Relevant Background Factors • Certain relevant background factors influence our behavior in small groups • Personality • Gender • Age • Health • Attitudes • Values
Explaining Why We Do What We Do • Diversity: Groups in Conflict • All behavior occurs in some context. • Understanding cultural differences in behavior is critical, as the United States continues to become more and more diverse.
Explaining Why We Do What We Do • Diversity: Groups in Conflict • Hamden-Turner and Trompenaars (2000) have identified six dimensions that distinguish people. 1. Universalism-particularism 2. Individualism-communitarianism 3. Specificity-diffusion 4. Achieved status-ascribed status 5. Inner direction-outer direction 6. Sequential time-synchronous time
Personality as a background factor • Individual have different levels of needs. • Our communication is influence by our needs. • Maslow’s (1970) hierarchy of needs. • Physiological needs • Security needs • Belongingness needs • Esteem needs • Self-actualization needs
Personality • Schutz Interpersonal Need System • Schutz (1958, 1967, 1971) hypothesized that most people have three needs that operate when they communicate. • Inclusion • Control • Affection
Personality • Myers-Briggs Type Indicator (MBTI) • The theory is that we all possess personality traits in pairs of opposite characteristics. • Extroversion (E) versus Introversion (I) • Sensing (S) versus Intuition (N) • Thinking (T) versus Feeling (F) • Judging (J) versus Perceiving (P)
Gender • Communication between genders is interesting and challenging. • Deborah Tannen’s (1995) research has demonstrated that men and women talk differently in group situations. • Loden (1990) found that women approach teamwork and participatory management differently than do men.
Age • Communication patterns differ from childhood through adolescence to adulthood and old age. • Zenger and Lawrence (1989) found that age similarity of group members had a positive effect on the communication of information within project groups.
Age • Fullerton, Kerch, and Dodge (1996) found that age was a good predictor of a person’s ethics. • As age increased, so did one’s ethical standards. • Chronological age is probably much less important than psychological age when it comes to working with others effectively.
Health • Deficiencies in both physical and mental health of members seem to impede group performance.
Practical Tips for Maintaining Cohesiveness • Banish soul searching about working for someone younger. • Avoid showing off your years of knowledge. • Share your experience collegially. • Be careful not to misinterpret younger person’s working methods. • Be aware that the unease is likely to cut both ways.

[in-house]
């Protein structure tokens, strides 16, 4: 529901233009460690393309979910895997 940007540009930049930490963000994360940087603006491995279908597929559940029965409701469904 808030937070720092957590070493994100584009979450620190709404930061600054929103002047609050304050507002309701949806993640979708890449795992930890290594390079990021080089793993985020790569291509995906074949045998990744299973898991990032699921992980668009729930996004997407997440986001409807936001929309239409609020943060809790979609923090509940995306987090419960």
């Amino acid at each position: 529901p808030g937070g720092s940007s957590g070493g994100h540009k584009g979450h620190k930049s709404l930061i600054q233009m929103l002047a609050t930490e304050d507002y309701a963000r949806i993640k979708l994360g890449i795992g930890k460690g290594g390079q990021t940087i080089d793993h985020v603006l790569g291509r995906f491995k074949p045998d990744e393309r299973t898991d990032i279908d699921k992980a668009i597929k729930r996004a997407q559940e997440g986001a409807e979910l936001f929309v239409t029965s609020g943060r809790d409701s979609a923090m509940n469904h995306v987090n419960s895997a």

Attitudes • Attitudes are defined as “predispositions towards action, about or toward people and things, evaluation of people, objects and ideas, and made up of emotional reactions, thoughts and beliefs, and action components. (www.ChangingMinds.org) • They can be learned or genetic and are sometimes impossible to change.
Attitudes According to Triandis (1971), attitudes have three components: • a cognitive component 2. an affective component, and 3. a behavioral component.
Heider’s Balance Theory Heider’s (1958) cognitive consistency theory suggests: • There is a need to maintain balance in any given triad (Person X, Person Y, Object or Person O). • A positive (+) relationship between two people (X, Y) and a + relationship to the object or other person (O) results in balance.
Heider’s Balance Theory • A positive (+) relationship between two people (X, Y) who have a negative relationship to another person/object (O) results in imbalance. This results in pressure to restore balance. • Heider uses an algebraic formula to identify when relationships are balanced or not. • Eight different configurations can be made using positive and negative relationships
Festinger’s (1957) Cognitive Dissonance theory • In order to maintain consistency among our beliefs, attitudes, values, and behaviors, we use certain mechanisms when conflict arises. • Rather than being in a state of imbalance or dissonance, we want to restore balance and have consonance.
Festinger’s (1957) Cognitive Dissonance theory Ways to reduce dissonance include: • Devalue the importance of the issue • Derogate the disagreeing person • Attempt to change his/her attitude • Seek additional social support • Change your attitude
Values • Attitudes and values are closely linked. • Rokeach (1968, 1971, 1973) has argued that people’s values are also important as a predictor of behavior. • Values are seen as more fundamental than attitudes and are more stable and long lasting.
Review of the Systems Approach—Practical Tips Tropman (1996) identifies several value differences that can influence group discussions. • Multipurpose versus unipurpose • Pragmatism versus excellence • Status versus class • Personal versus organizational purpose • Empirical versus qualitative decision-making bases • Disposable labor versus intimate concern
Practical Tips Promoting Diversity in the Virtual Space Step One: Introduction – Threaded Discussion Step Two: Self-Assessment Step Three: Discussion Step Four: Strategy Development